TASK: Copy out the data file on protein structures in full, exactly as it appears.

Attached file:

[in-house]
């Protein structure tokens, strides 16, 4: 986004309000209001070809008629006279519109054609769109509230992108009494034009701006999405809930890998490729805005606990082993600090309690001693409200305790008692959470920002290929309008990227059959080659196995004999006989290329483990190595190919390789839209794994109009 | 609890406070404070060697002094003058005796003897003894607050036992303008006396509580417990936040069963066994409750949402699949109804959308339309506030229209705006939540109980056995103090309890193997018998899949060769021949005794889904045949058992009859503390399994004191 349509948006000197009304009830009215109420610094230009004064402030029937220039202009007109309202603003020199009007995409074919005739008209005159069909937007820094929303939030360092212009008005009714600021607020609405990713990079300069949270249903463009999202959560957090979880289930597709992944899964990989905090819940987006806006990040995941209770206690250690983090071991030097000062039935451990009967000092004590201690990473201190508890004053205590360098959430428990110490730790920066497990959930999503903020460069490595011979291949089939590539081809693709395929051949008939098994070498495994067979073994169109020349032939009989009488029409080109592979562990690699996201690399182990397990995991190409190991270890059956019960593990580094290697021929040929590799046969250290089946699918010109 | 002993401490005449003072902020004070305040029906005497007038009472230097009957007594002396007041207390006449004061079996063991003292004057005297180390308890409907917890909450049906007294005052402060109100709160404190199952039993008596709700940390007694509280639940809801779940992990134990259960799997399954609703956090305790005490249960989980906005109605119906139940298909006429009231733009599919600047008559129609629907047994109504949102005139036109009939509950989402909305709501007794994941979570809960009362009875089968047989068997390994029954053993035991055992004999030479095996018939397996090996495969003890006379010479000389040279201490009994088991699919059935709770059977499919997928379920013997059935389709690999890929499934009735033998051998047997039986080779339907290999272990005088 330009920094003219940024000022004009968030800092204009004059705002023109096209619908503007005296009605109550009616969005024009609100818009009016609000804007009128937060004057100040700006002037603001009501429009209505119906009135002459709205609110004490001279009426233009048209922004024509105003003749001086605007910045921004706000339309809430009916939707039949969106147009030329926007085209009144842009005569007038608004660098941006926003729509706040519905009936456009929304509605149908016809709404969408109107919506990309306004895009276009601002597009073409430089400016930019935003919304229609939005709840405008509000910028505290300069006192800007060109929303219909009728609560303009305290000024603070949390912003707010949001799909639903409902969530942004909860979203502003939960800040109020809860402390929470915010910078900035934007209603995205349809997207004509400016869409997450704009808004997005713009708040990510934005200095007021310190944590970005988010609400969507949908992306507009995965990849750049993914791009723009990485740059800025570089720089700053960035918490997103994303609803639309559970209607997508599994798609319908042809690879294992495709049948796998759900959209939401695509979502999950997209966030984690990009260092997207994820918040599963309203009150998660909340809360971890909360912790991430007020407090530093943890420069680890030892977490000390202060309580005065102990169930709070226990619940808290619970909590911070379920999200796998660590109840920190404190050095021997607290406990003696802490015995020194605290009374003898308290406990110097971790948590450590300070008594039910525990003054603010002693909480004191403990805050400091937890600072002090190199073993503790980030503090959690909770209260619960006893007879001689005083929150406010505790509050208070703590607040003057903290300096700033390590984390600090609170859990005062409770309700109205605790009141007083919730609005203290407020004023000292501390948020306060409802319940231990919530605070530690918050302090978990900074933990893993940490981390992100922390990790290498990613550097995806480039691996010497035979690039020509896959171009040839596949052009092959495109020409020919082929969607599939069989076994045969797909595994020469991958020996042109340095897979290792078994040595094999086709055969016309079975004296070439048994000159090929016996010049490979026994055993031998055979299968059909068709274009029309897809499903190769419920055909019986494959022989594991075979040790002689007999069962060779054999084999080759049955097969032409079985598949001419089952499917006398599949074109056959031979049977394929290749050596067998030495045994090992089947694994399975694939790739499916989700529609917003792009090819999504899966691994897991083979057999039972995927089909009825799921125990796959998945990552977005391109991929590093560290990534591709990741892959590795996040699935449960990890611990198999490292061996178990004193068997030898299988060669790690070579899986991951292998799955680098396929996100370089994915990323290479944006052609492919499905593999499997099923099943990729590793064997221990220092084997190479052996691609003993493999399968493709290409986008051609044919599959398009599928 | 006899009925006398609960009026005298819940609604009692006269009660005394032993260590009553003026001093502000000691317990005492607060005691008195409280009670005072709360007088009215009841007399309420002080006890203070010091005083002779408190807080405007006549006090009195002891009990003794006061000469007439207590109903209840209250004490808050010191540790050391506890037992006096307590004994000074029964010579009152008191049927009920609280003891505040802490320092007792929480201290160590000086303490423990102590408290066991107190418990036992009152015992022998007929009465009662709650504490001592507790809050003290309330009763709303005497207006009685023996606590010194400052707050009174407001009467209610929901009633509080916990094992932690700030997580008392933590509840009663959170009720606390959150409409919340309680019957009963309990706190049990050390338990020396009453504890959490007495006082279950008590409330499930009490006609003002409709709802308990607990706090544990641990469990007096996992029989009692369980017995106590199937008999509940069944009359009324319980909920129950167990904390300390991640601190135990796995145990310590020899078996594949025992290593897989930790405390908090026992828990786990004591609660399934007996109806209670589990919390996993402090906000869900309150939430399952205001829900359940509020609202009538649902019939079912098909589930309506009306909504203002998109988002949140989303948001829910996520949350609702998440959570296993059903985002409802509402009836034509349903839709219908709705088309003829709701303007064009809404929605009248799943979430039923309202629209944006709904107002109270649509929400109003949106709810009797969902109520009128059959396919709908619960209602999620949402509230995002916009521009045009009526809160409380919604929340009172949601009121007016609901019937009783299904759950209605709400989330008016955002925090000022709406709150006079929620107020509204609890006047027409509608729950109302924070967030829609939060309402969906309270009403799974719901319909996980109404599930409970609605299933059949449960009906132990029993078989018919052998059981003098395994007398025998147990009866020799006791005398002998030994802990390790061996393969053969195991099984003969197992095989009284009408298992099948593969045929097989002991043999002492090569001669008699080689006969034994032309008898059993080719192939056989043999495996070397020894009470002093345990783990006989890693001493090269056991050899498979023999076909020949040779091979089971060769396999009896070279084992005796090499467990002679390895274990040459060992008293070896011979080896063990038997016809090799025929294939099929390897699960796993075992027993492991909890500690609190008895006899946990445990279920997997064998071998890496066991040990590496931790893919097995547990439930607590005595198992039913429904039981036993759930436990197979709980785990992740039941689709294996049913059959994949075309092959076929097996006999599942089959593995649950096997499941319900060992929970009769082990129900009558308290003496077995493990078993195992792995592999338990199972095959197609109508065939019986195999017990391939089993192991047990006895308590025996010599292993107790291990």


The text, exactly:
[in-house]
């Protein structure tokens, strides 16, 4: 986004309000209001070809008629006279519109054609769109509230992108009494034009701006999405809930890998490729805005606990082993600090309690001693409200305790008692959470920002290929309008990227059959080659196995004999006989290329483990190595190919390789839209794994109009 | 609890406070404070060697002094003058005796003897003894607050036992303008006396509580417990936040069963066994409750949402699949109804959308339309506030229209705006939540109980056995103090309890193997018998899949060769021949005794889904045949058992009859503390399994004191 349509948006000197009304009830009215109420610094230009004064402030029937220039202009007109309202603003020199009007995409074919005739008209005159069909937007820094929303939030360092212009008005009714600021607020609405990713990079300069949270249903463009999202959560957090979880289930597709992944899964990989905090819940987006806006990040995941209770206690250690983090071991030097000062039935451990009967000092004590201690990473201190508890004053205590360098959430428990110490730790920066497990959930999503903020460069490595011979291949089939590539081809693709395929051949008939098994070498495994067979073994169109020349032939009989009488029409080109592979562990690699996201690399182990397990995991190409190991270890059956019960593990580094290697021929040929590799046969250290089946699918010109 | 002993401490005449003072902020004070305040029906005497007038009472230097009957007594002396007041207390006449004061079996063991003292004057005297180390308890409907917890909450049906007294005052402060109100709160404190199952039993008596709700940390007694509280639940809801779940992990134990259960799997399954609703956090305790005490249960989980906005109605119906139940298909006429009231733009599919600047008559129609629907047994109504949102005139036109009939509950989402909305709501007794994941979570809960009362009875089968047989068997390994029954053993035991055992004999030479095996018939397996090996495969003890006379010479000389040279201490009994088991699919059935709770059977499919997928379920013997059935389709690999890929499934009735033998051998047997039986080779339907290999272990005088 330009920094003219940024000022004009968030800092204009004059705002023109096209619908503007005296009605109550009616969005024009609100818009009016609000804007009128937060004057100040700006002037603001009501429009209505119906009135002459709205609110004490001279009426233009048209922004024509105003003749001086605007910045921004706000339309809430009916939707039949969106147009030329926007085209009144842009005569007038608004660098941006926003729509706040519905009936456009929304509605149908016809709404969408109107919506990309306004895009276009601002597009073409430089400016930019935003919304229609939005709840405008509000910028505290300069006192800007060109929303219909009728609560303009305290000024603070949390912003707010949001799909639903409902969530942004909860979203502003939960800040109020809860402390929470915010910078900035934007209603995205349809997207004509400016869409997450704009808004997005713009708040990510934005200095007021310190944590970005988010609400969507949908992306507009995965990849750049993914791009723009990485740059800025570089720089700053960035918490997103994303609803639309559970209607997508599994798609319908042809690879294992495709049948796998759900959209939401695509979502999950997209966030984690990009260092997207994820918040599963309203009150998660909340809360971890909360912790991430007020407090530093943890420069680890030892977490000390202060309580005065102990169930709070226990619940808290619970909590911070379920999200796998660590109840920190404190050095021997607290406990003696802490015995020194605290009374003898308290406990110097971790948590450590300070008594039910525990003054603010002693909480004191403990805050400091937890600072002090190199073993503790980030503090959690909770209260619960006893007879001689005083929150406010505790509050208070703590607040003057903290300096700033390590984390600090609170859990005062409770309700109205605790009141007083919730609005203290407020004023000292501390948020306060409802319940231990919530605070530690918050302090978990900074933990893993940490981390992100922390990790290498990613550097995806480039691996010497035979690039020509896959171009040839596949052009092959495109020409020919082929969607599939069989076994045969797909595994020469991958020996042109340095897979290792078994040595094999086709055969016309079975004296070439048994000159090929016996010049490979026994055993031998055979299968059909068709274009029309897809499903190769419920055909019986494959022989594991075979040790002689007999069962060779054999084999080759049955097969032409079985598949001419089952499917006398599949074109056959031979049977394929290749050596067998030495045994090992089947694994399975694939790739499916989700529609917003792009090819999504899966691994897991083979057999039972995927089909009825799921125990796959998945990552977005391109991929590093560290990534591709990741892959590795996040699935449960990890611990198999490292061996178990004193068997030898299988060669790690070579899986991951292998799955680098396929996100370089994915990323290479944006052609492919499905593999499997099923099943990729590793064997221990220092084997190479052996691609003993493999399968493709290409986008051609044919599959398009599928 | 006899009925006398609960009026005298819940609604009692006269009660005394032993260590009553003026001093502000000691317990005492607060005691008195409280009670005072709360007088009215009841007399309420002080006890203070010091005083002779408190807080405007006549006090009195002891009990003794006061000469007439207590109903209840209250004490808050010191540790050391506890037992006096307590004994000074029964010579009152008191049927009920609280003891505040802490320092007792929480201290160590000086303490423990102590408290066991107190418990036992009152015992022998007929009465009662709650504490001592507790809050003290309330009763709303005497207006009685023996606590010194400052707050009174407001009467209610929901009633509080916990094992932690700030997580008392933590509840009663959170009720606390959150409409919340309680019957009963309990706190049990050390338990020396009453504890959490007495006082279950008590409330499930009490006609003002409709709802308990607990706090544990641990469990007096996992029989009692369980017995106590199937008999509940069944009359009324319980909920129950167990904390300390991640601190135990796995145990310590020899078996594949025992290593897989930790405390908090026992828990786990004591609660399934007996109806209670589990919390996993402090906000869900309150939430399952205001829900359940509020609202009538649902019939079912098909589930309506009306909504203002998109988002949140989303948001829910996520949350609702998440959570296993059903985002409802509402009836034509349903839709219908709705088309003829709701303007064009809404929605009248799943979430039923309202629209944006709904107002109270649509929400109003949106709810009797969902109520009128059959396919709908619960209602999620949402509230995002916009521009045009009526809160409380919604929340009172949601009121007016609901019937009783299904759950209605709400989330008016955002925090000022709406709150006079929620107020509204609890006047027409509608729950109302924070967030829609939060309402969906309270009403799974719901319909996980109404599930409970609605299933059949449960009906132990029993078989018919052998059981003098395994007398025998147990009866020799006791005398002998030994802990390790061996393969053969195991099984003969197992095989009284009408298992099948593969045929097989002991043999002492090569001669008699080689006969034994032309008898059993080719192939056989043999495996070397020894009470002093345990783990006989890693001493090269056991050899498979023999076909020949040779091979089971060769396999009896070279084992005796090499467990002679390895274990040459060992008293070896011979080896063990038997016809090799025929294939099929390897699960796993075992027993492991909890500690609190008895006899946990445990279920997997064998071998890496066991040990590496931790893919097995547990439930607590005595198992039913429904039981036993759930436990197979709980785990992740039941689709294996049913059959994949075309092959076929097996006999599942089959593995649950096997499941319900060992929970009769082990129900009558308290003496077995493990078993195992792995592999338990199972095959197609109508065939019986195999017990391939089993192991047990006895308590025996010599292993107790291990």